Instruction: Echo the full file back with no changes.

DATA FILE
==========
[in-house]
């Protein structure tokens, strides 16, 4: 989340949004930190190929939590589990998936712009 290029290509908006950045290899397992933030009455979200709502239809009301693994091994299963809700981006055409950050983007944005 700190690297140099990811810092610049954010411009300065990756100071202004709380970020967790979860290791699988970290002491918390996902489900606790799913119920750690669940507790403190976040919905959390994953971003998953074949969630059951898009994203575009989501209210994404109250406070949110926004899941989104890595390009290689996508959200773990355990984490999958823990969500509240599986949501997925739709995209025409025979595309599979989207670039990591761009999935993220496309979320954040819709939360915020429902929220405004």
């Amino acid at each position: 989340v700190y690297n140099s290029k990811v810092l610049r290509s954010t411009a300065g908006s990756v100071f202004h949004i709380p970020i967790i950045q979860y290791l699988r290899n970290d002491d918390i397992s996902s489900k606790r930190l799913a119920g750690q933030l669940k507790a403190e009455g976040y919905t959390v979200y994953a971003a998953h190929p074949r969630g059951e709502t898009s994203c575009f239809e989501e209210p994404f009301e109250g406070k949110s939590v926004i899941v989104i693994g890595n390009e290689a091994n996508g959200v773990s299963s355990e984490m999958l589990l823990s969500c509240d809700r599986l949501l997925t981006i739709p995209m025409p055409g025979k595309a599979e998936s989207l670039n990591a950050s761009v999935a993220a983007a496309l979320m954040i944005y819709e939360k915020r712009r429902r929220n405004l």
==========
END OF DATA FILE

[in-house]
């Protein structure tokens, strides 16, 4: 989340949004930190190929939590589990998936712009 290029290509908006950045290899397992933030009455979200709502239809009301693994091994299963809700981006055409950050983007944005 700190690297140099990811810092610049954010411009300065990756100071202004709380970020967790979860290791699988970290002491918390996902489900606790799913119920750690669940507790403190976040919905959390994953971003998953074949969630059951898009994203575009989501209210994404109250406070949110926004899941989104890595390009290689996508959200773990355990984490999958823990969500509240599986949501997925739709995209025409025979595309599979989207670039990591761009999935993220496309979320954040819709939360915020429902929220405004």
């Amino acid at each position: 989340v700190y690297n140099s290029k990811v810092l610049r290509s954010t411009a300065g908006s990756v100071f202004h949004i709380p970020i967790i950045q979860y290791l699988r290899n970290d002491d918390i397992s996902s489900k606790r930190l799913a119920g750690q933030l669940k507790a403190e009455g976040y919905t959390v979200y994953a971003a998953h190929p074949r969630g059951e709502t898009s994203c575009f239809e989501e209210p994404f009301e109250g406070k949110s939590v926004i899941v989104i693994g890595n390009e290689a091994n996508g959200v773990s299963s355990e984490m999958l589990l823990s969500c509240d809700r599986l949501l997925t981006i739709p995209m025409p055409g025979k595309a599979e998936s989207l670039n990591a950050s761009v999935a993220a983007a496309l979320m954040i944005y819709e939360k915020r712009r429902r929220n405004l």